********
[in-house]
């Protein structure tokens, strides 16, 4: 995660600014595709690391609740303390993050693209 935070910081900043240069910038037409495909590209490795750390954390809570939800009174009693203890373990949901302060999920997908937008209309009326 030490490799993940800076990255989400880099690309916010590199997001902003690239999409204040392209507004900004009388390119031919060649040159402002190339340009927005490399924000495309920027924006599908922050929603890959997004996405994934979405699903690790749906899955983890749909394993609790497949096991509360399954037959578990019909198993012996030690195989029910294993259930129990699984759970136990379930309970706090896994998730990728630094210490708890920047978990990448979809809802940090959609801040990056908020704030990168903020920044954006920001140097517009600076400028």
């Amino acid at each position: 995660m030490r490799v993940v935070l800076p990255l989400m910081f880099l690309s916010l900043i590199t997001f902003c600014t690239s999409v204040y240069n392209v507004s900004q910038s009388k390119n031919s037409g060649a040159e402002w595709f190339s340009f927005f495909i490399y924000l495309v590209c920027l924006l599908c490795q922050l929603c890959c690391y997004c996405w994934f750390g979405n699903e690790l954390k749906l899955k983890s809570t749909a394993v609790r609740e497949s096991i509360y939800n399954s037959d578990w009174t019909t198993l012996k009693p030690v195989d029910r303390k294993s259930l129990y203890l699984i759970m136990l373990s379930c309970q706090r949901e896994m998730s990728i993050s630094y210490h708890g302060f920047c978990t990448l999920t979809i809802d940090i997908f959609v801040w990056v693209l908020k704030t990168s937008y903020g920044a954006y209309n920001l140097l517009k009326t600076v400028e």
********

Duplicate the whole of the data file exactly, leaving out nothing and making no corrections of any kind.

[in-house]
């Protein structure tokens, strides 16, 4: 995660600014595709690391609740303390993050693209 935070910081900043240069910038037409495909590209490795750390954390809570939800009174009693203890373990949901302060999920997908937008209309009326 030490490799993940800076990255989400880099690309916010590199997001902003690239999409204040392209507004900004009388390119031919060649040159402002190339340009927005490399924000495309920027924006599908922050929603890959997004996405994934979405699903690790749906899955983890749909394993609790497949096991509360399954037959578990019909198993012996030690195989029910294993259930129990699984759970136990379930309970706090896994998730990728630094210490708890920047978990990448979809809802940090959609801040990056908020704030990168903020920044954006920001140097517009600076400028």
């Amino acid at each position: 995660m030490r490799v993940v935070l800076p990255l989400m910081f880099l690309s916010l900043i590199t997001f902003c600014t690239s999409v204040y240069n392209v507004s900004q910038s009388k390119n031919s037409g060649a040159e402002w595709f190339s340009f927005f495909i490399y924000l495309v590209c920027l924006l599908c490795q922050l929603c890959c690391y997004c996405w994934f750390g979405n699903e690790l954390k749906l899955k983890s809570t749909a394993v609790r609740e497949s096991i509360y939800n399954s037959d578990w009174t019909t198993l012996k009693p030690v195989d029910r303390k294993s259930l129990y203890l699984i759970m136990l373990s379930c309970q706090r949901e896994m998730s990728i993050s630094y210490h708890g302060f920047c978990t990448l999920t979809i809802d940090i997908f959609v801040w990056v693209l908020k704030t990168s937008y903020g920044a954006y209309n920001l140097l517009k009326t600076v400028e």